Showing posts with label PHP security. Show all posts
Showing posts with label PHP security. Show all posts

Thursday 4 October 2012

Session Hijacking in PHP

Session Hijacking

Session Hijacking is term where attackers hold of a session identifier and is able to send requests as if they were that user.
In particular, it is used to refer to the theft of a magic cookie used to authenticate a user to a remote server.
It has particular relevance to web developers, as the HTTP cookies used to maintain a session on many web sites can be easily stolen by an attacker using an intermediary computer or with access to the saved cookies on the victim's computer (see HTTP cookie theft).

How to prevent your data from Session Hijacking
1) In php.ini set session.hash_function = sha256 or session.hash_function = sha512.
2) In php.ini set  session.hash_bits_per_character = 5
3) Add "user agent" (browser) in session  & check each subsequent request.
4) Add IP Address in session  & check each subsequent request.
5) Change the name of the session from the default PHPSESSID
6) In secure pages ask for reenter the password.

Thursday 12 July 2012

Cross Site Request Forgery

Cross Site Request Forgery

Cross Site Request Forgery ( CSRF ) is a type of website exploit carried out by issuing unauthorized commands from a trusted website user.  CSRF exploits a website’s trust for a particular user's browser, as opposed to cross-site scripting, which exploits the user’s trust for a website.

A CSRF usually uses a browser's "GET" command as the exploit point. CSR forgers use HTML tags such as "IMG" to inject commands into a specific website. A particular user of that website is then used as a host and an unwitting accomplice. Often the website does not know that it is under attack, since a legitimate user is sending the commands. The attacker might issue a request to transfer funds to another account.
amanvera send some html having below img. unforunately at that time both user (poonm & amanvera) are login to their bank(i.e yourbank). whenever poonam execute the html code send by amanverma. following img src will execute self, and tranfer money from poonam to amanverma account.
<img src="">

A CSRF attack is hard to execute because a number of things have to happen in order for it to succeed:

  • The attacker must target either a website that does not check the referrer header (HTTP_REFERER) or a user/victim with a browser or plug-in bug that allows referrer spoofing (which is rare).
  • The attacker must locate a form submission at the target website, which must be capable of something like changing the victim's email address login credentials or doing money transfers.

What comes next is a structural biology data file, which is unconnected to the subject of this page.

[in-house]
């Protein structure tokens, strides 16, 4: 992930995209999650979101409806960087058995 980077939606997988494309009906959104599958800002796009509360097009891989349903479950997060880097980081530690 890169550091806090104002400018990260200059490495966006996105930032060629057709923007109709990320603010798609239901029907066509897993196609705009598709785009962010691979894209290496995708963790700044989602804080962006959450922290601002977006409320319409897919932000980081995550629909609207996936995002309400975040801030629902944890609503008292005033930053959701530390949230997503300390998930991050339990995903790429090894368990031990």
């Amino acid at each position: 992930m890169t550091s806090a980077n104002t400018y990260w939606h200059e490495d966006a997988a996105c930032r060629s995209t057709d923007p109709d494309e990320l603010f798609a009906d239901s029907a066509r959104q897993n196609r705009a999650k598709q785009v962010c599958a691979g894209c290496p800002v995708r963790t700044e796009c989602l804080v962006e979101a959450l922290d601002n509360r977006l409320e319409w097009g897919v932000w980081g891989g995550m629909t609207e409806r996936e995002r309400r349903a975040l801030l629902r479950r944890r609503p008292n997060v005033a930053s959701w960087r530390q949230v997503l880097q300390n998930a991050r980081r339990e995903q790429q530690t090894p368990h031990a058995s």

• The attacker must determine the correct values for all of the form's or URL's inputs. If any of them are required to be secret values or IDs that the attacker cannot accurately guess, the attack will fail.
  • The attacker must lure the user/victim to a Web page with malicious code while the victim is logged in to the target site.
For example, suppose that Person A is browsing his bank account while also in a chat room. There is an attacker (Person B) in the chat room who learns that Person A is also logged in to Person B lures Person A to click on a link for a funny image. The "IMG" tag contains values for’s form inputs, which will effectively transfer a certain amount from Person A’s account into Person B’s account. If does not have secondary authentication for Person A before the funds are transferred, the attack will be successful.

Tuesday 10 July 2012

SQL Injection Attack - PHP & MySQL

In this attack, a  hacker is able to execute SQL queries in your website's database. This attack is usually performed by entering text into a form field which causes a subsequent SQL query, generated from the PHP form processing code, to execute part of the content of the form field as though it were SQL. The effects of this attack range from the harmless (simply using SELECT to pull another data set) to the devastating (DELETE, for instance).

It is a basically a trick to inject SQL command or query as a input mainly in the form of the POST or GET method in the web pages. Most of the websites takes parameter from the form and make SQL query to the database.
For a example, in a product detail page of php, it basically takes a parameter product_id from a GET method and get the product detail from database using SQL query. With SQL injection attack, a intruder can send a crafted SQL query from the URL of the product detail page and that could possibly do lots of damage to the database. And even in worse scenario, it could even drop the database table as well.